Phil Foden. Mason Mount. Reece James. Jude Bellingham. Jadon Sancho. Mason Greenwood. The list goes on and on.
Southgate already had a solid platform on which to build after leading England to the World Cup semifinals in 2018, but the number of youngsters who have emerged since then, especially in the last 12 months, has been staggering and is the envy of many of England’s rivals.
Bellingham is an assured, 17-year-old midfielder who has established himself as a regular at Borussia Dortmund, alongside the 21-year-old Sancho. Attacking midfielders Foden (20) and Mount (22) are already stars for the clubs — Manchester City and Chelsea, respectively — who played in the Champions League final on Saturday. James, a 21-year-old Chelsea right back, was one of the best players in that final and will challenge Trent Alexander-Arnold, Kyle Walker and Kieran Trippier for that spot in the team. They could all be the sparks to drive England to the title.
Greenwood, a 19-year-old striker at Manchester United, is out because of an underlying injury but can expect to be involved in many major tournaments in his career.
England will play all of its group games at Wembley Stadium, while the team’s last-16 match will be staged there if it finishes at the top of its group.
With the semifinals and final also being held at Wembley, there’s the possibility that England would only have to play one game — in the quarterfinals — away from home.
England has won 18 of its 24 homes games under Southgate since he took charge late in 2016, losing twice. England also won its only major title, the World Cup in 1966, on home soil and reached the England-based European Championship semifinals in 1996, losing on penalties.
Southgate has also talked up the benefits of his squad being based at St. George’s Park, England’s plush national soccer center, around matches.
England’s major flaw at the last World Cup was the midfield’s inability to retain possession and manage games, highlighted in the way Croatia gradually overwhelmed the team in the semifinals.
Central midfield has been a work in progress — and remains the team’s weakest link — but there are signs Southgate has found a formula. Declan Rice is now established as the holding midfielder and Mount as the creative force further upfield. They just so happen to be best friends.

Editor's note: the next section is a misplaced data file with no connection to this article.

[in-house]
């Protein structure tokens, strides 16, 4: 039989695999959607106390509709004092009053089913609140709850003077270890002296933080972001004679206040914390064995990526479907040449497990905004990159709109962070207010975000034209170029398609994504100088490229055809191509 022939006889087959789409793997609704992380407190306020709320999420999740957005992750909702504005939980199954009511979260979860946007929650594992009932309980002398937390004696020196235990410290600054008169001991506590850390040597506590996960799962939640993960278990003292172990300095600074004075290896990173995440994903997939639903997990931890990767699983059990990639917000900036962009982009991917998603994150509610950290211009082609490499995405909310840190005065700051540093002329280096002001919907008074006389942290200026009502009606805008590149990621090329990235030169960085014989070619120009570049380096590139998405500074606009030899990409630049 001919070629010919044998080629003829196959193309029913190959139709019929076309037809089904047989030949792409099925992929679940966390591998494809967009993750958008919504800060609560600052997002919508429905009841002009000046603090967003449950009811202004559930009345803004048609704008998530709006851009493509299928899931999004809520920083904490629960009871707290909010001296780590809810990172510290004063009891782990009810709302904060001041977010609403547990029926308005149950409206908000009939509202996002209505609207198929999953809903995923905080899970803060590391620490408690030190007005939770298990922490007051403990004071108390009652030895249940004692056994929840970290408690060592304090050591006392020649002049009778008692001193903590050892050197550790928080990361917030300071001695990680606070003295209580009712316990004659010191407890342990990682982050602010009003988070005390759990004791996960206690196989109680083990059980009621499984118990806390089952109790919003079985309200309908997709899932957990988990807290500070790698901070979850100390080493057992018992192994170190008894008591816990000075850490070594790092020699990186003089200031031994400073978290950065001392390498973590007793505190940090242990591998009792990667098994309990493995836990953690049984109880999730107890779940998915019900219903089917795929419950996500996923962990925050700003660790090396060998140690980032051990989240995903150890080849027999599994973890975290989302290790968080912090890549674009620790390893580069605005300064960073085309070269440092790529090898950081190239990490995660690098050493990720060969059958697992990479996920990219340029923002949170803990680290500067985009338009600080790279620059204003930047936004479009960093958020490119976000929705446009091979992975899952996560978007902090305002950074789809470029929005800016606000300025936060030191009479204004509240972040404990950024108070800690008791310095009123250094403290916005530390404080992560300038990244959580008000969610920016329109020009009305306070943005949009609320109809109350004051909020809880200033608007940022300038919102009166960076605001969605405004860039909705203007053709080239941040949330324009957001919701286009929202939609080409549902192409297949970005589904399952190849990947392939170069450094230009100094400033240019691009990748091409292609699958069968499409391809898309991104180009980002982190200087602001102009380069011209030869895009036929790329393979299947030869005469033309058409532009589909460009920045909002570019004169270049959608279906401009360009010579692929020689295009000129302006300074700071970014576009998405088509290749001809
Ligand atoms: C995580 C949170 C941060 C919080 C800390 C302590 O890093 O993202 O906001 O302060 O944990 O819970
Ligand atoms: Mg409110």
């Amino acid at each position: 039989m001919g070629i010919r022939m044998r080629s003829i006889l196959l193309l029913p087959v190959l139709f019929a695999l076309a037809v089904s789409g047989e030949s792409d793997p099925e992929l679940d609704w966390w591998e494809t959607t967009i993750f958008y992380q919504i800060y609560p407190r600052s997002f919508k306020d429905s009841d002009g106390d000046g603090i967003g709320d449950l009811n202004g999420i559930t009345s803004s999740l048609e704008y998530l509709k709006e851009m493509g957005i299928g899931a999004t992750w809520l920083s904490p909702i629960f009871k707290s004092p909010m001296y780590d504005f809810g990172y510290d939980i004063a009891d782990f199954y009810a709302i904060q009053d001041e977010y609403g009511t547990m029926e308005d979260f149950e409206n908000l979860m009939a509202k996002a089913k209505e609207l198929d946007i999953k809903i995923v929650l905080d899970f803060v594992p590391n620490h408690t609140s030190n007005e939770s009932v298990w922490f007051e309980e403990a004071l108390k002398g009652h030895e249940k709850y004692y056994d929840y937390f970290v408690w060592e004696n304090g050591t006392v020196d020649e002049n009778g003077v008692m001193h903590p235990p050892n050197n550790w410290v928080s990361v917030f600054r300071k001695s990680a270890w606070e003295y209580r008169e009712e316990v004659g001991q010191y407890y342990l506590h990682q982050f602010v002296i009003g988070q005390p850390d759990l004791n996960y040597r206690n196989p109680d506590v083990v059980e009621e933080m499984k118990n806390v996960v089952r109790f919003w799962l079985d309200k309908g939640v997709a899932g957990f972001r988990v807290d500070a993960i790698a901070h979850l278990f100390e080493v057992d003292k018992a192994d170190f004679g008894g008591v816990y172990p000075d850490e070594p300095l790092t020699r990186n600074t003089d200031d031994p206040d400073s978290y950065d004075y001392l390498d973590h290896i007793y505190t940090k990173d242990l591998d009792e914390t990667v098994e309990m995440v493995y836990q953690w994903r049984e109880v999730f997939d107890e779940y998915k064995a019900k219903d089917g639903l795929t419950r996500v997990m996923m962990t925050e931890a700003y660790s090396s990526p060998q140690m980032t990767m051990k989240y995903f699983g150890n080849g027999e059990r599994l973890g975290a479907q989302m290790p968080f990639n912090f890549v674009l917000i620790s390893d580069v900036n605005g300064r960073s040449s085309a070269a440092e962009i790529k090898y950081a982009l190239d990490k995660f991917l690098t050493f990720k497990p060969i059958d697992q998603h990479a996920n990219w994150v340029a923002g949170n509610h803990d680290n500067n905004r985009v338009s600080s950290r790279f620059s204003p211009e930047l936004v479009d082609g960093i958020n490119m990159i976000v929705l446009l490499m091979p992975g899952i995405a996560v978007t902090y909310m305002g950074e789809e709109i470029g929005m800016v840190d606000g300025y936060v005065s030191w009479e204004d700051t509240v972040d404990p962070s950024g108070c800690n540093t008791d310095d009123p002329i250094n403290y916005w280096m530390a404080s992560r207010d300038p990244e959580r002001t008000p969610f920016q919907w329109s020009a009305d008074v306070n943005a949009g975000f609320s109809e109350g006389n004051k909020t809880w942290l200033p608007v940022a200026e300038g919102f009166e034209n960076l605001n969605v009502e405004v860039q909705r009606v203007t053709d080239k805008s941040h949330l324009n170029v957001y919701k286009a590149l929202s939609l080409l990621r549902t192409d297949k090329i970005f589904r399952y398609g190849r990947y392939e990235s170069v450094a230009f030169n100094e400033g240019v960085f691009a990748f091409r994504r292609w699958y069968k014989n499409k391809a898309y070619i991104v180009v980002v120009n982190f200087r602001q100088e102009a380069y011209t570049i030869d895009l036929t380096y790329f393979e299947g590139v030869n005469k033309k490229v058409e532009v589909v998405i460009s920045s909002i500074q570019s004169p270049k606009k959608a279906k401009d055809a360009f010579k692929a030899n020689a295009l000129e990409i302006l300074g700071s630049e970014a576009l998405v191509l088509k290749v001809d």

The other place is likely to go to Jordan Henderson, Liverpool’s Premier League and Champions League-winning captain, although he has had fitness issues.
That trio has a bit of everything — leadership, energy, drive — and there are solid backups in Bellingham and Kalvin Phillips if injuries strike.
England might not have ended its long wait for a title but the team has been going deep in competitions under Southgate, giving players experience in pressure matches.
The run to the World Cup semifinals was England’s best performance at a major tournament since 1996 and included the team’s ending its so-called curse in penalty shootouts, against Colombia in the last 16.
England also reached the semifinals of the inaugural Nations League tournament in 2019, losing to the Netherlands in extra time.
England captain Harry Kane was the top scorer at the last World Cup, finished as the top scorer in this season’s Premier League, and has added an extra edge to his game by showing off his ability to drop deeper and be the link-up man in attacks for England and Tottenham this season.
His goals come from all over — close range, outside the area, right foot, left foot — and he might be peerless as an all-round striker.
With 34 goals since his England debut in 2015, when he scored with his first touch, Kane looks certain to break Wayne Rooney’s record national team total of 53 if he stays healthy.
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Steve Douglas is at https://twitter.com/sdouglas80